FIPRESCI Young Critics Warsaw Project
Lemana Filandra is a writer and editor at "Klifhenger" (www.klifhenger.com), a site dedicated to movie analyses in Bosnian and English. She has been working as a freelance writer, a researcher, and a translator for the last three years. Currently, She is working on a PhD thesis in philosophy, focused on intersectional feminism and political implications of the concept of body. In the past she had different professional engagements at Sarajevo Film Festival, one of the most prominent European festivals. She also worked as a producer of a music video, a script supervisor and an assistant to a movie director.
Levan Tskhovrebadze is a student of film studies in Ilia State University, Georgia. He has written and made other kind of journalistic content for Georgian outlets like Indigo, Cinemania.ge or Demo.ge. Recently he started working for Ilia State University online publication Cinexpress.iliauni.edu.ge where he writes reviews, articles and also translates some of the important articles or interviews about cinema into Georgian. He has covered few festivals as a film critic. He was doing video blogs for Berlin International Film Festival 2019th edition and has made some content at CinéDOC-Tbilisi and Batumi International Art-House Film Festival. Cinexpress is also the Ilia State University’s Film Club where he made public reports before screenings.
Oleksandra Povoroznyk is a film critic and journalist based in Kyiv, Ukraine. She is currently working for Vertigo.com.ua, one of the largest Ukrainian websites devoted to the film industry and entertainment in general. She is also the host of two podcasts about movies and TV.
Denisa Jašová is a PhD student of Audiovisual Studies at Academy of Performing Arts in Bratislava. As a Film Studies and Archival Science graduate, she specializes on archival research in film and TV history, especially on Czechoslovak amateur film and TV non-fiction programmes from 70s and 80s. She also works as a researcher for TV documentaries, as a librarian in the Central European House of Photography and as a talk show host in student radio talk show called Cinefil. She frequently writes for magazine Film.sk, IFF Cinematik Piešťany and her first paper about the history of Slovak amateur film will be released in October 2019 in Kino-Ikon magazine. She simply loves film archives.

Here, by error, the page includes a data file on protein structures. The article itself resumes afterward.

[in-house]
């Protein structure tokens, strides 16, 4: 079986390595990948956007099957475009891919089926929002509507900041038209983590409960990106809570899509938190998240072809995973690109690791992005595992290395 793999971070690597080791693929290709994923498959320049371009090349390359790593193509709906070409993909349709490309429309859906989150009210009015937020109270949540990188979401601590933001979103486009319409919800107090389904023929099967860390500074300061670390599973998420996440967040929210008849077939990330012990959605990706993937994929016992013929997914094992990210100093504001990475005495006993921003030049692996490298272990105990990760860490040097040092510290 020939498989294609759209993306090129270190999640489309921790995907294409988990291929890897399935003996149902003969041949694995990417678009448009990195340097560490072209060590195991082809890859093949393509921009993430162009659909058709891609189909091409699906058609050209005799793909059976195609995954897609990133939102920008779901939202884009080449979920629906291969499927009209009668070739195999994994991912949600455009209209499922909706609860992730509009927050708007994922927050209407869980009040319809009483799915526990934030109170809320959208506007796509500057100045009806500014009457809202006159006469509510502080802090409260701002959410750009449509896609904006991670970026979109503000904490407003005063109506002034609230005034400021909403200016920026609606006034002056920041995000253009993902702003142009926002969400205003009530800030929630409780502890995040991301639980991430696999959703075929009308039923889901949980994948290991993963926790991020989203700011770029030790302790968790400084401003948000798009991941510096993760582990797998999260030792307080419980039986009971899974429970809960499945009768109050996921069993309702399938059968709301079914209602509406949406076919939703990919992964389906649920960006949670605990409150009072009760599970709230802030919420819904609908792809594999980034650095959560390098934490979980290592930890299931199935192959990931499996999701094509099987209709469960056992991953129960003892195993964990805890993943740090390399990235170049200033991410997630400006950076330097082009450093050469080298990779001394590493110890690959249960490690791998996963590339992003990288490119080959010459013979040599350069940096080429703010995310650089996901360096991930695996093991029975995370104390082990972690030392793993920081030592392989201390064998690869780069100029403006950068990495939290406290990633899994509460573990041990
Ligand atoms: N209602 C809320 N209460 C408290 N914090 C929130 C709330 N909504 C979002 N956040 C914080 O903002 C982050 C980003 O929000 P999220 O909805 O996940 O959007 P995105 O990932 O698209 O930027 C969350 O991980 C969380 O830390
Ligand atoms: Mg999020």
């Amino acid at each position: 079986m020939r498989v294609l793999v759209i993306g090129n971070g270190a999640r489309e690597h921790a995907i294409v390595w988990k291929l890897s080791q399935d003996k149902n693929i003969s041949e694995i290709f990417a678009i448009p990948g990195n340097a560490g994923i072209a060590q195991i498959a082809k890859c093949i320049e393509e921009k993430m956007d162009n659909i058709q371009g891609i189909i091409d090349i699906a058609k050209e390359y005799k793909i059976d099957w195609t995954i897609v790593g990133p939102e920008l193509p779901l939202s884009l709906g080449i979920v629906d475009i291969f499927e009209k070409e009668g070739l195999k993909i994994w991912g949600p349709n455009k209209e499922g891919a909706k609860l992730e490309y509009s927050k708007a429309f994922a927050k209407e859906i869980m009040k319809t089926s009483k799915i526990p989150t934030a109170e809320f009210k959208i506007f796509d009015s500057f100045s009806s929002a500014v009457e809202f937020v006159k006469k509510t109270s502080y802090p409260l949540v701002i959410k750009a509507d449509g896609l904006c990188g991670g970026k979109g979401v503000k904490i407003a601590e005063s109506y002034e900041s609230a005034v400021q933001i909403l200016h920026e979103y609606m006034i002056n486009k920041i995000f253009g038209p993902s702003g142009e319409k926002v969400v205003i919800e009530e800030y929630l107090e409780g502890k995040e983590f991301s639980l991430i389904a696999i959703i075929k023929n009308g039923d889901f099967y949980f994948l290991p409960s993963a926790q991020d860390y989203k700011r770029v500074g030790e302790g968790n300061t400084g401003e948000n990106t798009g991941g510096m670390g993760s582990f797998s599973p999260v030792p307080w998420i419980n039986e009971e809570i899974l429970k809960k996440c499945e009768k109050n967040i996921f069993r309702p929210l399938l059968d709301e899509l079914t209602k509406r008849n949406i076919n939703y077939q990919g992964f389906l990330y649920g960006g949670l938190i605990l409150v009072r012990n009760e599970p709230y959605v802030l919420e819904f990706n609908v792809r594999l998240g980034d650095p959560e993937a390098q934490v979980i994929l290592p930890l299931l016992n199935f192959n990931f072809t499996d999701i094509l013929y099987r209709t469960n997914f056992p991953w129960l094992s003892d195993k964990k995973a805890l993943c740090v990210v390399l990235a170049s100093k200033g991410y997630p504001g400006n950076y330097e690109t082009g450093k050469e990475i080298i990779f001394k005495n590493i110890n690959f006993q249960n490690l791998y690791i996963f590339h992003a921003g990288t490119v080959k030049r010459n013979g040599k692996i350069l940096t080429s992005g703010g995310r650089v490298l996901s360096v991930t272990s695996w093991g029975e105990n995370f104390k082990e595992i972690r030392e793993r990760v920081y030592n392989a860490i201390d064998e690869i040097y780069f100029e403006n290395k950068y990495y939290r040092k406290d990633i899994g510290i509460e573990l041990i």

Bogdan Balla is a Romanian experimental film director and freelance film critic based in Bucharest. He studies film directing at the National University of Theatre and Film and writes for FILM MENU. Besides directing and producing his own films, he also works as an independent freelance film critic. He reads bell hooks and is passionate about queer cinema. He has a preference for working with archival footage for his films.
Svetlana Semenchuk is an author of such publications on cinema as “Seanse”, “The Art of Cinema”, “Cinema TV” and other. The author-composer of the books “S. M. Eisenstein: pro et contra: Sergey Eisenstein in national reflection: anthology” and “E. F. Bauer: pro et contra. Eugene Frantsevich Bauer in assessments of contemporaries, colleagues, researchers, film critics. Anthology”. Teacher of the St. Petersburg New Cinema School, and at the St. Petersburg State University of Cinema and Television.
TUTORS of FIPRESCI Young Critics Warsaw Project
Amber Wilkinson is a journalist with more than 20 years experience. She is the co-founder and editorial director of UK-based website Eye For Film. Her byline has appeared in The Times, Daily Telegraph, Sydney Morning Herald and Filmmaker Magazine among others. She also contributes as a freelance film critic on BBC Radio Scotland. She has run several FIPRESCI young critics' workshops and mentored student critics at the Edinburgh International Film Festival in 2018 and 2019.
Tommaso Tocci is based in Italy, where he works as a film critic and translator covering film festivals across Europe for international publications. He has also worked for Berlinale Talents and for the Edinburgh International Film Festival, and he currently serves as Co-Programmer for the Saas-Fee Film Festival in Switzerland.